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Research Project: Use of Novel Peanut Genetic Sources and Natural Plant Defense Mechanisms for Resistance to Fungal Pathogens to Reduce Disease Pressure and Aflatoxin Contamination

Location: National Peanut Research Laboratory

Title: Genetic diversity, disease resistance, and environmental adaptation of Arachis duranensis L.: New insights from landscape genomics

item Massa, Alicia
item Sobolev, Victor
item Faustinelli, Paola
item Tallury, Shyamalrau - Shyam
item STALKER, THOMAS - North Carolina State University
item Lamb, Marshall
item Arias De Ares, Renee

Submitted to: PLOS ONE
Publication Type: Peer Reviewed Journal
Publication Acceptance Date: 2/27/2024
Publication Date: 4/16/2024
Citation: Massa, A.N., Sobolev, V., Faustinelli, P.C., Tallury, S.P., Stalker, T., Lamb, M.C., Arias De Ares, R.S. 2024. Genetic diversity, disease resistance, and environmental adaptation of Arachis duranensis L.: New insights from landscape genomics. PLOS ONE. 19(4): e0299992.

Interpretive Summary: Arachis duranensis(A. duranensis) is a wild peanut species and the donor of the A genome of common cultivated peanut. This crop wild relative has been identified as a potential source of genes for resistance to biotic and abiotic stress. The present study conducted a comprehensive genetic analysis of virtually all accessions of A. duranensis maintained at the U.S. Department of Agriculture, Agricultural Research Service, National Plant Germplasm System, which span the entire geographic range of the species in its center of origin. Results revealed single nucleotide polymorphism markers that were associated with specific environments and with variable levels of resistance to leaf spot diseases. This information will allow peanut breeding programs to select prospective A. duranensis originated from specific environments where there is a high probability of finding genes of resistance to be incorporated into cultivated peanut.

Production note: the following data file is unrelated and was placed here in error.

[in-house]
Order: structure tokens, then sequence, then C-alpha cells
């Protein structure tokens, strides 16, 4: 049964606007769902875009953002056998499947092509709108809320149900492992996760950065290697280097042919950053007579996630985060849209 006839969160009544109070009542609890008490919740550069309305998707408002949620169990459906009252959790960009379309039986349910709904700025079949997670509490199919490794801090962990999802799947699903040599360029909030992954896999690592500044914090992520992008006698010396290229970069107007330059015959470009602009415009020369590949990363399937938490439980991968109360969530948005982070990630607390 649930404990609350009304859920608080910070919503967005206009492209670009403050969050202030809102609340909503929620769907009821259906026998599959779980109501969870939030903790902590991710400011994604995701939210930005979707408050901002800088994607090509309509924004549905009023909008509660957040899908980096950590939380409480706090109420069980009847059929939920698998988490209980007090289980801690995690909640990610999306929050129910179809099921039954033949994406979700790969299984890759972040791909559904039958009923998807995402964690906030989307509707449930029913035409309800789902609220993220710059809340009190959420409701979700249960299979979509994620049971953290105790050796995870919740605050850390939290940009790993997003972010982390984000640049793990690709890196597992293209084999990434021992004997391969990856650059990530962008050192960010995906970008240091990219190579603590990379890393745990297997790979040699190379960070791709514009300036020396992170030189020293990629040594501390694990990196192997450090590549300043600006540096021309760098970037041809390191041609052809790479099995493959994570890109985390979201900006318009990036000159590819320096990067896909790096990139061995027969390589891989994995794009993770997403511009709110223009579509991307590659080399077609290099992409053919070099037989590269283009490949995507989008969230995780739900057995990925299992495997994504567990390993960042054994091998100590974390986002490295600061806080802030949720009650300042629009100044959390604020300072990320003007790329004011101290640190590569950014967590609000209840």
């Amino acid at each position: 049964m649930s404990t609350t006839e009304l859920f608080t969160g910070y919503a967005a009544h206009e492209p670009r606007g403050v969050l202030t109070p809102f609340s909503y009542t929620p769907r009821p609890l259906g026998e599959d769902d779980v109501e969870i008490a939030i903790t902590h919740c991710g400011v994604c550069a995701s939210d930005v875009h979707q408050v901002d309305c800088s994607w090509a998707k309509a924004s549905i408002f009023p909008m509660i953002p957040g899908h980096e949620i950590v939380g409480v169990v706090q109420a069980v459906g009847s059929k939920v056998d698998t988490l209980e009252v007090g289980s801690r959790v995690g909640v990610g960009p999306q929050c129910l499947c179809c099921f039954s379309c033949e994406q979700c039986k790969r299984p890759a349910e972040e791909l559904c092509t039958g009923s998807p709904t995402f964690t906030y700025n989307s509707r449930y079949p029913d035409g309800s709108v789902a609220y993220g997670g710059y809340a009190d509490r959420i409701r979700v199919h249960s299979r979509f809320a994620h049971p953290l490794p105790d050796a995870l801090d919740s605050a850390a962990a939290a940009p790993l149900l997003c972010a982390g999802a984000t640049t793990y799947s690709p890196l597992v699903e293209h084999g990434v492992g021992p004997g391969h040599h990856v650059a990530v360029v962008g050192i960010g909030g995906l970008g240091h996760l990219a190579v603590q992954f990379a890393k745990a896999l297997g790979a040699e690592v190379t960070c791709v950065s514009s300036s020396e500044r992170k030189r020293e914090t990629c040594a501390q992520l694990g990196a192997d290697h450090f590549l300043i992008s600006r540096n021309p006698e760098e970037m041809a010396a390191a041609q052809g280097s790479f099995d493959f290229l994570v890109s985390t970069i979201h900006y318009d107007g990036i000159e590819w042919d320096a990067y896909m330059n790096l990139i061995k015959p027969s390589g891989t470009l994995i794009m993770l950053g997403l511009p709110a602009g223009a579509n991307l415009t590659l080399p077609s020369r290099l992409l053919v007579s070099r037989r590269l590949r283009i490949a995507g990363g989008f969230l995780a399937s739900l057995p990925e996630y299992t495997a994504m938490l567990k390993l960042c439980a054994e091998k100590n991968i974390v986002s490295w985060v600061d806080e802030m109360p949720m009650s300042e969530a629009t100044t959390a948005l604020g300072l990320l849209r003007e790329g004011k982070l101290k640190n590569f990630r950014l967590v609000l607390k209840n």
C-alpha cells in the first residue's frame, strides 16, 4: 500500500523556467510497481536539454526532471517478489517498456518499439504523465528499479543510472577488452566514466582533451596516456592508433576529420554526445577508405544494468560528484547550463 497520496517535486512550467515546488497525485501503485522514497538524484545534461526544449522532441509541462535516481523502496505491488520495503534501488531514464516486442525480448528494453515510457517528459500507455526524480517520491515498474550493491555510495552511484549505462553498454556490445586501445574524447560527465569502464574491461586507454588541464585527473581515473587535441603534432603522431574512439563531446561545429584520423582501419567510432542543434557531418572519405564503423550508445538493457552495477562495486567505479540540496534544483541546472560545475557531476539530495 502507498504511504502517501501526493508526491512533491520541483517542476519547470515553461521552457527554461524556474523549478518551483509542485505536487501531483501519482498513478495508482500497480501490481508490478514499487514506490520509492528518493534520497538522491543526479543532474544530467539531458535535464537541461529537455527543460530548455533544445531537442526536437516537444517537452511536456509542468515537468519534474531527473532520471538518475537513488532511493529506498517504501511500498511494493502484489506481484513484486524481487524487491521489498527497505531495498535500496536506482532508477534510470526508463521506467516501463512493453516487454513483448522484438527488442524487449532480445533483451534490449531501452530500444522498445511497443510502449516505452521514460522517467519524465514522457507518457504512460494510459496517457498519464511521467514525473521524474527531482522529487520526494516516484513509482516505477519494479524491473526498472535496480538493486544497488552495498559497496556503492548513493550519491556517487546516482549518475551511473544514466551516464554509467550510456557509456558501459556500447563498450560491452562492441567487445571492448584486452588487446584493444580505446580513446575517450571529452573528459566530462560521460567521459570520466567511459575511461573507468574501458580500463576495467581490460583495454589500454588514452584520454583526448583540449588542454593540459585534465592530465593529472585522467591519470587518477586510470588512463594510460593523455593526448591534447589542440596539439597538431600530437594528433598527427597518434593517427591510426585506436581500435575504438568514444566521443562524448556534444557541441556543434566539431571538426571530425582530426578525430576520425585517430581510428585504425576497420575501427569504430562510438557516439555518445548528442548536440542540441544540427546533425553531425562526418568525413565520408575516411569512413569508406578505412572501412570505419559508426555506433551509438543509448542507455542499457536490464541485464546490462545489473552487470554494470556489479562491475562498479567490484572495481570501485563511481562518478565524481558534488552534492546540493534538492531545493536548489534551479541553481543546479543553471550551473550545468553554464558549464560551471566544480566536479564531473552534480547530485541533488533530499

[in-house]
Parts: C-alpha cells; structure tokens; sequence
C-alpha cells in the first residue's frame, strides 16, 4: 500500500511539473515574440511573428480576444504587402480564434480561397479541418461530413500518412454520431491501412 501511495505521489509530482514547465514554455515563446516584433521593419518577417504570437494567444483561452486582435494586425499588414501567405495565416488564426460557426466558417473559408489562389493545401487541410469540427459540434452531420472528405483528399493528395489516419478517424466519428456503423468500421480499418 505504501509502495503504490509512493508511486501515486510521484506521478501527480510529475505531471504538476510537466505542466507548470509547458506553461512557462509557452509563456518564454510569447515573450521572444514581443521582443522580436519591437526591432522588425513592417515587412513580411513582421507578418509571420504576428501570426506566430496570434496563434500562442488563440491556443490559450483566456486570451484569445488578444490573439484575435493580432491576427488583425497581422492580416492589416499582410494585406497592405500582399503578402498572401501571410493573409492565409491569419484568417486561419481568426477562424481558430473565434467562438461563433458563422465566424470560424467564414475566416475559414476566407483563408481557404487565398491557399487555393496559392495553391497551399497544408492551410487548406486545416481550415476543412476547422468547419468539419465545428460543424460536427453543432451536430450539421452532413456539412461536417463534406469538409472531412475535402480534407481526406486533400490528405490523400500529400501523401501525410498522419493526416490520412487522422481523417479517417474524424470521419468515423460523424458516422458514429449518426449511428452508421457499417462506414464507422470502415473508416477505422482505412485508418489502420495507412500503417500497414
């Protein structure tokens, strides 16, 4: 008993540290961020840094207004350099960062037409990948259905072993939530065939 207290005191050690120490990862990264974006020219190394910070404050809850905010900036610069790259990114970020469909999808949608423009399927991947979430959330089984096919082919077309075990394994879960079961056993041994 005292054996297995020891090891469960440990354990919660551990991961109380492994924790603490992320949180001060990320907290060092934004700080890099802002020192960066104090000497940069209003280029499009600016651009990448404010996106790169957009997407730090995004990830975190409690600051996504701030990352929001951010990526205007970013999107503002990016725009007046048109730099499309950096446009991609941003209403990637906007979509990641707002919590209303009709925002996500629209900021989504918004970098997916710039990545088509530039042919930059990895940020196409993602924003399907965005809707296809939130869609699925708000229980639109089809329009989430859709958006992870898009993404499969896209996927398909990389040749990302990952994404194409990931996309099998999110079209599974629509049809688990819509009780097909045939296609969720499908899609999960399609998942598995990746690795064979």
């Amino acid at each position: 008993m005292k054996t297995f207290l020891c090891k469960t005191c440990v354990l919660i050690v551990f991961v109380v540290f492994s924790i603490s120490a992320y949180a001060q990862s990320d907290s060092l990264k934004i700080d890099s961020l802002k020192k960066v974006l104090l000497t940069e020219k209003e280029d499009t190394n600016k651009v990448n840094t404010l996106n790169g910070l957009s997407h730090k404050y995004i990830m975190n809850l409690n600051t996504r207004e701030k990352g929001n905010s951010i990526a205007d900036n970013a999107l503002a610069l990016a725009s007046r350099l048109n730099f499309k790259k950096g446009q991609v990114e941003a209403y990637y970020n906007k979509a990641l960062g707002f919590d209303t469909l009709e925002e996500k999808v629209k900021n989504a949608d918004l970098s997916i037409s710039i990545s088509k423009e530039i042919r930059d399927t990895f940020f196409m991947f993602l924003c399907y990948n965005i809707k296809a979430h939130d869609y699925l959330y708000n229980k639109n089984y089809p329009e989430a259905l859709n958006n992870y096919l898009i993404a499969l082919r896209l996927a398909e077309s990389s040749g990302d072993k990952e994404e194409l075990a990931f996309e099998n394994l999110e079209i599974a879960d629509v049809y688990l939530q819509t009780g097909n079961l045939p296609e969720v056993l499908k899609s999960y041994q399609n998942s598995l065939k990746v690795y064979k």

Technical Abstract: The genetic diversity that exists in natural populations of Arachis duranensis, the wild diploid donor of the A subgenome of cultivated tetraploid peanut, has the potential to improve crop adaptability, resilience to major pests and diseases, and drought tolerance. Despite its potential value for peanut improvement, limited research has been focused on the association between allelic variation, environmental factors, and response to early (ELS) and late leaf spot (LLS) diseases. The present study implemented a landscape genomics approach to gain a better understanding of the genetic variability of A. duranensis represented in the ex-situ peanut germplasm collection maintained at the U.S. Department of Agriculture, which spans the entire geographic range of the species in its center of origin in South America. A set of 2810 single nucleotide polymorphism (SNP) markers allowed a high-resolution genome-wide characterization of natural populations. The analysis of population structure showed a complex pattern of genetic diversity with five putative groups. The incorporation of bioclimatic variables for genotype-environment associations, using the latent factor mixed model (LFMM2) method, provided insights into the genomic signatures of environmental adaptation, and led to the identification of SNP loci whose allele frequencies were correlated with elevation, temperature, and precipitation-related variables (q < 0.05). The LFMM2 analysis for ELS and LLS detected candidate SNPs and genomic regions on chromosomes A02, A03, A04, A06, and A08. These findings highlight the importance of the application of landscape genomics in ex situ collections of peanut and other crop wild relatives to effectively identify favorable alleles and germplasm for incorporation into breeding programs. We report new sources of A. duranensis germplasm harboring adaptive allelic variation, which have the potential to be utilized in introgression breeding for a single or multiple environmental factors, as well as for resistance to leaf spot diseases.